“Cut that crap out,” McCarthy told his members, according to two sources on the call. McCarthy said he’s had personal discussions with individual members and warned that a continued GOP vs. GOP battle will only benefit Democrats as his party aims to recapture the majority in next year’s midterms.
“No more attacks to one another,” he said, including over Twitter.
One GOP lawmaker, who asked not to be named, said that McCarthy’s message overall was upbeat and hopeful. “He said the only thing that can stop us from taking the majority is us.”
The internecine attacks have been relentless in recent days as much of the conference has sided with Trump while others have split from the former President, including Wyoming Rep. Liz Cheney, the No. 3 Republican, and nine of her colleagues who voted to impeach Trump on a charge of inciting an insurrection that led to the deadly Capitol riot on January 6. Trump’s defenders in the conference are trying to oust Cheney from her leadership position, while Cheney’s backers are confident they can beat back that effort, though the topic did not surface on Wednesday’s call, according to sources familiar with the matter.
The call, which was hosted by the National Republican Congressional Committee, was aimed at ensuring that members ponied up money to help win back the majority, with GOP members pledging more than $2 million to the party campaign committee.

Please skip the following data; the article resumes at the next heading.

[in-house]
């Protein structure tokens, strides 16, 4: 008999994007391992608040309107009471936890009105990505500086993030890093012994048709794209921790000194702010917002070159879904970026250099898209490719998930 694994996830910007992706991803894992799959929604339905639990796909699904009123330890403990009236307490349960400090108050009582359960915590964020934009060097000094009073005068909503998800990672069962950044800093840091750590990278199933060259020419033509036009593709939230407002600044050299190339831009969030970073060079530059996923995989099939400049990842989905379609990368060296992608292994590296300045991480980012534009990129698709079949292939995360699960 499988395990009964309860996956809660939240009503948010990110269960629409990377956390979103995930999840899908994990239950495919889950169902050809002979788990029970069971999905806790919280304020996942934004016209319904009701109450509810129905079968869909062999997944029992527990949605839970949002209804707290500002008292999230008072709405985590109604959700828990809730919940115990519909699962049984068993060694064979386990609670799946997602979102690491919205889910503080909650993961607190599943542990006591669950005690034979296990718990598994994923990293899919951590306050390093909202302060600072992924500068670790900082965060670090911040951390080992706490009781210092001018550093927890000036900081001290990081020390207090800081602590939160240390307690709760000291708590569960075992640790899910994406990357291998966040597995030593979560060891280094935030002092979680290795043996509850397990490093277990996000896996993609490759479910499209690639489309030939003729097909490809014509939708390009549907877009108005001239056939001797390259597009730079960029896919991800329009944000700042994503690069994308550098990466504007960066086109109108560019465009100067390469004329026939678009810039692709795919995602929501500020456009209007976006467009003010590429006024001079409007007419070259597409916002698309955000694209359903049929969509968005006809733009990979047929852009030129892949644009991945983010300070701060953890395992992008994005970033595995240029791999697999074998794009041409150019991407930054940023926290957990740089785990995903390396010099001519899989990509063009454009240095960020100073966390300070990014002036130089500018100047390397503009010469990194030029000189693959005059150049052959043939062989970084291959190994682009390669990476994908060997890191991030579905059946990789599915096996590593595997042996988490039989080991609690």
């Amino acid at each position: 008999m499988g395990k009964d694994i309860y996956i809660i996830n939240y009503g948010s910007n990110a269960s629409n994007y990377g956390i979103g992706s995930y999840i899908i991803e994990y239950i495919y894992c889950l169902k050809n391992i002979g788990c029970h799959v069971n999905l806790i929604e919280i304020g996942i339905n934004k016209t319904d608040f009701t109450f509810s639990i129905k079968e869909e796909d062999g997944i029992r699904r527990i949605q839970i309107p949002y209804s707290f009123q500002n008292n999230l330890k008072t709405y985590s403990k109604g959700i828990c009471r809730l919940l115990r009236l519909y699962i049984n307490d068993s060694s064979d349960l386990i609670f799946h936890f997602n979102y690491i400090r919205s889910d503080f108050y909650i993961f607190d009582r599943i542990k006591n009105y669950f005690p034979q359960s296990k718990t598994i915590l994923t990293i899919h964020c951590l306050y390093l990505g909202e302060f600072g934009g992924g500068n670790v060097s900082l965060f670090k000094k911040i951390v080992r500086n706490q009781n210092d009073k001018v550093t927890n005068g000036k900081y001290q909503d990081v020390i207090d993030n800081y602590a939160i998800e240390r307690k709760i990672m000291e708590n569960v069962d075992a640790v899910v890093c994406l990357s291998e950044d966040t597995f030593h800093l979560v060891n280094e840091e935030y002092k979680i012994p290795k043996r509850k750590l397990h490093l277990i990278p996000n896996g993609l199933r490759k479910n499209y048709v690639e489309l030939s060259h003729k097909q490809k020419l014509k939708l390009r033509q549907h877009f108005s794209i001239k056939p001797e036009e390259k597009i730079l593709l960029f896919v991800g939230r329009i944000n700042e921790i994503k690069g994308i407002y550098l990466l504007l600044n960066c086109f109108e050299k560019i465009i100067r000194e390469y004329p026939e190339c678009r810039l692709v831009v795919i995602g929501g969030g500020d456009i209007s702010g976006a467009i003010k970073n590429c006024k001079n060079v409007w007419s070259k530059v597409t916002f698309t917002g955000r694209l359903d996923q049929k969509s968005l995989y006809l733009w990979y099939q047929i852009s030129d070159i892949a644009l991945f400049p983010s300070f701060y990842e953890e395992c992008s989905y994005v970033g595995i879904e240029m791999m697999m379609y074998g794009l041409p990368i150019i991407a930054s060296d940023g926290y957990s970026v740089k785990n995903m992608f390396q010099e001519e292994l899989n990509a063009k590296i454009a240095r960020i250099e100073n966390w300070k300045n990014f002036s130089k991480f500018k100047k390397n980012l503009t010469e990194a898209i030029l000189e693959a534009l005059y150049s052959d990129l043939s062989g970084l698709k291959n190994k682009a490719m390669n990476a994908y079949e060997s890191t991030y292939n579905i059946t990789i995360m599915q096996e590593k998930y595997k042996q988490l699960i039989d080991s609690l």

And on the call, sources said, Republicans committed to filling the NRCC’s coffers, including controversial freshman Rep. Marjorie Taylor Greene. The Georgia Republican promised to pay her dues and transfer $175,000 to the NRCC, which prompted the committee’s chairman, Minnesota Rep. Tom Emmer, to thank her during the call, the sources said.
But McCarthy is eager to keep those disputes private. A spokesman for the GOP leader did not respond to a request for comment.
During the call, lawmakers also discussed other matters — including the decision by Speaker Nancy Pelosi to install metal detectors just off the House floor, something that has enraged many Republicans. North Carolina Rep. Richard Hudson urged his colleagues to not create scenes off the floor and in the presence of reporters — and to instead channel their objections internally so they can work to modify the system, the sources said.